It was like riding on the Moon....

Discussion in 'Ride Reports - Day Trippin'' started by Mavilago, Aug 17, 2019.

  1. Mavilago

    Mavilago Adventurer

    Oct 18, 2018
    Rohnert Park
    19 July 2019

    This was a trip that needed to happen. Badly. Last year my dad, two uncles, and I rode from Northern California / Oregon to Tuktoyatuk Canada. 28 days of awesome!

    We were supposed to go again this year, but one uncle sold his bike and quit riding, dad decided to build a cabin in the woods and I got a new job that I couldn’t take four weeks off from.

    So late in 2018, after our trip to Tuk, I started making solo trips into the Mendocino National Forest. If you like riding, don’t ever come here so you won’t ruin it for me. This place has almost no one in it and is super peaceful and quiet.

    Problem was, the same day I left on my second weekend warrior trip, was the same day the Ranch Complex Fire started and decimated portions of Lake County and somewhere near half of the Forest. Guess I’m not going back for a while...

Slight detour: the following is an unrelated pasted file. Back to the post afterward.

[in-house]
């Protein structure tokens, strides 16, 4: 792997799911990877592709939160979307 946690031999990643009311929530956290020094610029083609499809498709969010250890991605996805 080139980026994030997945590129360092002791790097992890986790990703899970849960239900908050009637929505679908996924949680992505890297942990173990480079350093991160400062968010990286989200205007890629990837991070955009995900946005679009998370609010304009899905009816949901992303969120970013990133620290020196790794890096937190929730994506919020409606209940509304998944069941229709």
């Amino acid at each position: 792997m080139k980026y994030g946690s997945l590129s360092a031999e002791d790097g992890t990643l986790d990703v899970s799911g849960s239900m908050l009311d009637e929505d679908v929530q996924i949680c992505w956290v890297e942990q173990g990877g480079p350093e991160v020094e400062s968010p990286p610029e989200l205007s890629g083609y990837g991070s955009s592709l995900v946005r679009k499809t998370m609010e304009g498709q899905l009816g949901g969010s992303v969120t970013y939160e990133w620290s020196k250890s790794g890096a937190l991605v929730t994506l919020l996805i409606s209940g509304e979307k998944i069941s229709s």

My buddy Thing 1, his friend Thing 2, and I rode the Usal Road back in September. Again, awesome trip that none of you people should ever go on. (It actually was some really tough riding, I'm not complaining; just don't want you guys to think it’s a piece of cake. Lyndon Poskitt did it a few years ago on his Races to Places YouTube channel.)

    This summer, we had planned a weekend trip in early June to explore the Forest and see what parts were open. But Thing 2 has knee problems, and Thing 1 hurt his back for the 47th time so we didn’t go. Plus I stupidly spent my motorcycle money buying a new house after my divorce so whatever. We didn’t go.